Governor of the Central Bank of Barbados Cleviston Haynes is to deliver the first quarterly review of the economy for 2020, the first comprehensive assessment since the job-crushing global pandemic.
Haynes is to present his review on Thursday at 9 a.m.
Since the Governor last addressed the public, the country’s main economic engine, tourism, has been thrown into its worst-ever crisis with more than eight of every ten hotels and tourism-related businesses closed.
And Minister of Finance Ryan Straughn revealed a record 24,000 people had applied to the National Insurance Scheme (NIS) since mid-March for unemployment benefits.
All this is occurring while the country is still in the middle of a structural adjustment programme with the International Monetary Fund (IMF).
At the end of its mission in February, the IMF said Barbados had made “good progress in implementing its economic reform programme”.
The multilateral funding agency had some good news. It said: “International reserves reached US$740 million at the end of 2019, from a low of US$220 million in May 2018. The completion of the external debt restructuring in December 2019 has reduced economic uncertainty, and the agreed terms with creditors will help to keep public debt on a clear downward trajectory. On December 11, 2019, Standard and Poor’s upgraded Barbados’ foreign currency sovereign credit rating from Selective Default to B-.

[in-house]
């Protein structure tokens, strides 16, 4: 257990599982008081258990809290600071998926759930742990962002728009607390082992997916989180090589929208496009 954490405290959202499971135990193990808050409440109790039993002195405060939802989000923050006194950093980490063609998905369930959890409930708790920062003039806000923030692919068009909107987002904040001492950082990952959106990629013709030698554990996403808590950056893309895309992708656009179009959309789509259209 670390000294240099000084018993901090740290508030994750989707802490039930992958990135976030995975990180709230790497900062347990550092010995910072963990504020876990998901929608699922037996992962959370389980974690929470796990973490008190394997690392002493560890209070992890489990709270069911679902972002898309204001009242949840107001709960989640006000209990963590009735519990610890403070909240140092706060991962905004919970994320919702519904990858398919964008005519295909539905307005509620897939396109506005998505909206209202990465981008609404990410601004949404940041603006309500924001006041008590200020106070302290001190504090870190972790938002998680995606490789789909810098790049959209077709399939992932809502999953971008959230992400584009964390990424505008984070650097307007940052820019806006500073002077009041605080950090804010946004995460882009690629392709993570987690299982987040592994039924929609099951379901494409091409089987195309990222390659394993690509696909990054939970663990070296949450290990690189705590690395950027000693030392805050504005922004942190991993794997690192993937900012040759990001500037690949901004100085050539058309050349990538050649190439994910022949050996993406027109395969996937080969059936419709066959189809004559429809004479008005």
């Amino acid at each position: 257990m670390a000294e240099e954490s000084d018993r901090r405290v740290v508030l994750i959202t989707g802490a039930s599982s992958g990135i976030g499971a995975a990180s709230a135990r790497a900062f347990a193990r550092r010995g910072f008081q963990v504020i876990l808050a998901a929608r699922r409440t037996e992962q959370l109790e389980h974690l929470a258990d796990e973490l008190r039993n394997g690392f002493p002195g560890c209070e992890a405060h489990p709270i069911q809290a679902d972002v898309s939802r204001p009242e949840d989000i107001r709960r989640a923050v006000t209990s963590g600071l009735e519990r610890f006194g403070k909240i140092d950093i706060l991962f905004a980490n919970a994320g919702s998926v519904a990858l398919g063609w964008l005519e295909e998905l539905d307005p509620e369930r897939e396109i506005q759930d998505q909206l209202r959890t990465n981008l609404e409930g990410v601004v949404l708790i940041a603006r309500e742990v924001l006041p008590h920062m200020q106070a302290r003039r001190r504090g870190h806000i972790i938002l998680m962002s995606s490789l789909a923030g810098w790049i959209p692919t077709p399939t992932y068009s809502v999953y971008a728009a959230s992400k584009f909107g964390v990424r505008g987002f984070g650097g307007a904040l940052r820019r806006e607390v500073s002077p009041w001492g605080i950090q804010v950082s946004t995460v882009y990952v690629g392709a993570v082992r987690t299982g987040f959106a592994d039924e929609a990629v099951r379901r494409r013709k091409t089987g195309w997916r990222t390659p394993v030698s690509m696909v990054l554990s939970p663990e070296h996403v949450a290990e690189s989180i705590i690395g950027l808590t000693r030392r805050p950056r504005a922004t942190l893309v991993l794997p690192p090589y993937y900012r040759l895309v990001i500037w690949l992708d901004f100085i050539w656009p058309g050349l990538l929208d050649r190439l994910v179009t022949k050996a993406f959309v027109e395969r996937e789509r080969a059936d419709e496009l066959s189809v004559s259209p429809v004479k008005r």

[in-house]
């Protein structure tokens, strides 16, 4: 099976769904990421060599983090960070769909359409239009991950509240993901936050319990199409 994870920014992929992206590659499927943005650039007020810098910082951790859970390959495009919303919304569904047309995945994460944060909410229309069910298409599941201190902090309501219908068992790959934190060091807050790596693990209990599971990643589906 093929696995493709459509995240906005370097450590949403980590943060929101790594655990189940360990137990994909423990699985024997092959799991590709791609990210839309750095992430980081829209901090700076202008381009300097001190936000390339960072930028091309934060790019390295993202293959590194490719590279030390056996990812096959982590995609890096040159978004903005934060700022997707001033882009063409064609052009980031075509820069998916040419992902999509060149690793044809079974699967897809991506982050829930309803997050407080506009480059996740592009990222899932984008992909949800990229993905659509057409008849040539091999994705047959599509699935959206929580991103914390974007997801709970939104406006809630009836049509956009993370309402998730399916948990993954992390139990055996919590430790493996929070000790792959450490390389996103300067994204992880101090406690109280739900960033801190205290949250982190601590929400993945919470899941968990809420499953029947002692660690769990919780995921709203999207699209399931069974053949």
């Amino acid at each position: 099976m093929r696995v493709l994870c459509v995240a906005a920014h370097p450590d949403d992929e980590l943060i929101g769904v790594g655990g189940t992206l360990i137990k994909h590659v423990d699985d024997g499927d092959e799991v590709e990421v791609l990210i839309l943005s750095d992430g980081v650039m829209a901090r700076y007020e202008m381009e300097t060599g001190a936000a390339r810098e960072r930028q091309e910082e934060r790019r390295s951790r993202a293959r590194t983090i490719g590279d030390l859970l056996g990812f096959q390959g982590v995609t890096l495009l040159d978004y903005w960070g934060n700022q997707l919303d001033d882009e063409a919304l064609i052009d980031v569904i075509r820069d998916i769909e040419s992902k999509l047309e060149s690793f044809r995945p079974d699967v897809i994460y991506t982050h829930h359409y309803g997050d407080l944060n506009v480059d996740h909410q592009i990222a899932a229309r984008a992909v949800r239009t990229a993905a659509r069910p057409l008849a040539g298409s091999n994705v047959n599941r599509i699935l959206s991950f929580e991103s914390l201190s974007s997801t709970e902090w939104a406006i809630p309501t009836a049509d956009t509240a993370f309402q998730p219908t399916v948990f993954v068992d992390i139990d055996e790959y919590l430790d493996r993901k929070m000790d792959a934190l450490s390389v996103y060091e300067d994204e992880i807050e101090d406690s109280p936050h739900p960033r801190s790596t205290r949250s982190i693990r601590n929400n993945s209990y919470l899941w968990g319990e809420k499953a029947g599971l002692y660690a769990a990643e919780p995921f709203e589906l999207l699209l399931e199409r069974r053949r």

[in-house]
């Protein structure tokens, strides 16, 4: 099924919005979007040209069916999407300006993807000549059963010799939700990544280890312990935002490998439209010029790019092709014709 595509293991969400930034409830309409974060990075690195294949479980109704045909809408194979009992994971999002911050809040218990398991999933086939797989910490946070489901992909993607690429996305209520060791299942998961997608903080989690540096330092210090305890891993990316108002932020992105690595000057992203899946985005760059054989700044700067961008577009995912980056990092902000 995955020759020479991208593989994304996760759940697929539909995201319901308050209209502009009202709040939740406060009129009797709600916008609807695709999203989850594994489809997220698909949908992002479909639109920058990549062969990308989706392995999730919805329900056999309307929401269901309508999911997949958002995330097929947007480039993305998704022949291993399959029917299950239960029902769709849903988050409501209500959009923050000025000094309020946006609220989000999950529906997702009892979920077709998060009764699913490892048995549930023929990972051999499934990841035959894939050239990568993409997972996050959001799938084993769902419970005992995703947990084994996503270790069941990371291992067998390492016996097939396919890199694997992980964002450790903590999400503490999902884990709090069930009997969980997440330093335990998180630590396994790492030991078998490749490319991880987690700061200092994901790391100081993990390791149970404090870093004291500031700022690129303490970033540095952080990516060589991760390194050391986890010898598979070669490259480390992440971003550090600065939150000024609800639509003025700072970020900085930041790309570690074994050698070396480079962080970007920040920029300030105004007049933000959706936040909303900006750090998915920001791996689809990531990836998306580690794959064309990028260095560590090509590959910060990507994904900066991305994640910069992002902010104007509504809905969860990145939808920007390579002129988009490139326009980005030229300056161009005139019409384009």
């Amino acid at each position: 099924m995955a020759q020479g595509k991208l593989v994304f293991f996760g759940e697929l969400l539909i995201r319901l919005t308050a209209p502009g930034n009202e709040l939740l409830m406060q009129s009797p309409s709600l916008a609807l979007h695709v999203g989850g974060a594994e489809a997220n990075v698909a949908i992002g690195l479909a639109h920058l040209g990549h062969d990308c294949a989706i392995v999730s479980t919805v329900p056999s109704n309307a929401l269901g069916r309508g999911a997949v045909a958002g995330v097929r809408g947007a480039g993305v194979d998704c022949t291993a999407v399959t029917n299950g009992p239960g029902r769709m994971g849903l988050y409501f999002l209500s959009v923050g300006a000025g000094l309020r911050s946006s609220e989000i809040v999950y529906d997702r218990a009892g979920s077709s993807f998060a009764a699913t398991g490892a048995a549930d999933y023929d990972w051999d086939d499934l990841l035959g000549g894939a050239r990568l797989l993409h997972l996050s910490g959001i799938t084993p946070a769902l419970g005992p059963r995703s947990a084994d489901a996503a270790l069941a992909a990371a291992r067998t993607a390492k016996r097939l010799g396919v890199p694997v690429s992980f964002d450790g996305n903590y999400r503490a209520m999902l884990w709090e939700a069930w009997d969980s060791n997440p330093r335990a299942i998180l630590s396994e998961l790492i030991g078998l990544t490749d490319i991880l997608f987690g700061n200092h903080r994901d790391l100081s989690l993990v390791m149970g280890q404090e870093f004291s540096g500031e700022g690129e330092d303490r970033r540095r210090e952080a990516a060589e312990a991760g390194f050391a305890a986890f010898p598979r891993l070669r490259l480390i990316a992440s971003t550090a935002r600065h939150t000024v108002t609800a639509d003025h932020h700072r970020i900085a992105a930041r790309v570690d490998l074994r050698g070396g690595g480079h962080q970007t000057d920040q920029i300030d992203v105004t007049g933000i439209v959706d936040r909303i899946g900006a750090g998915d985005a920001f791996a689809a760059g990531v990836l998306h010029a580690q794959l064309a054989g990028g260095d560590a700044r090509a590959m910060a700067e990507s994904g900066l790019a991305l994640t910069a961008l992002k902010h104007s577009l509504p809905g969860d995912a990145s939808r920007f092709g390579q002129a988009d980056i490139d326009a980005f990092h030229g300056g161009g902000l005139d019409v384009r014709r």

“All indicative targets for end-December under the Extended Fund Facility have been met. The programme target for Net International Reserves was met by a wide margin, as was the target for the Central Bank of Barbados’ Net Domestic Assets. The primary surplus for the first three quarters of FY2019/20 amounted to almost five per cent of (annual) GDP, and Barbados is on track to reach the six per cent primary surplus target for FY2019/20.”
One of the other areas that the Central Bank Governor is expected to address is the call for Government to provide assistance to small and medium-sized businesses, many of who say they face collapse, if not provided with some kind of bailout.
Big businesses too have also indicated that they are facing a harsh environment caused by the shutdown of businesses and the halt to tourism.
Last week, president of the Barbados Chamber of Commerce & Industry Tricia Tannis hinted that more layoffs could be coming as businesses find it difficult to maintain staffing levels in an environment of business shutdowns, a national curfew, and a shuttered tourism industry.
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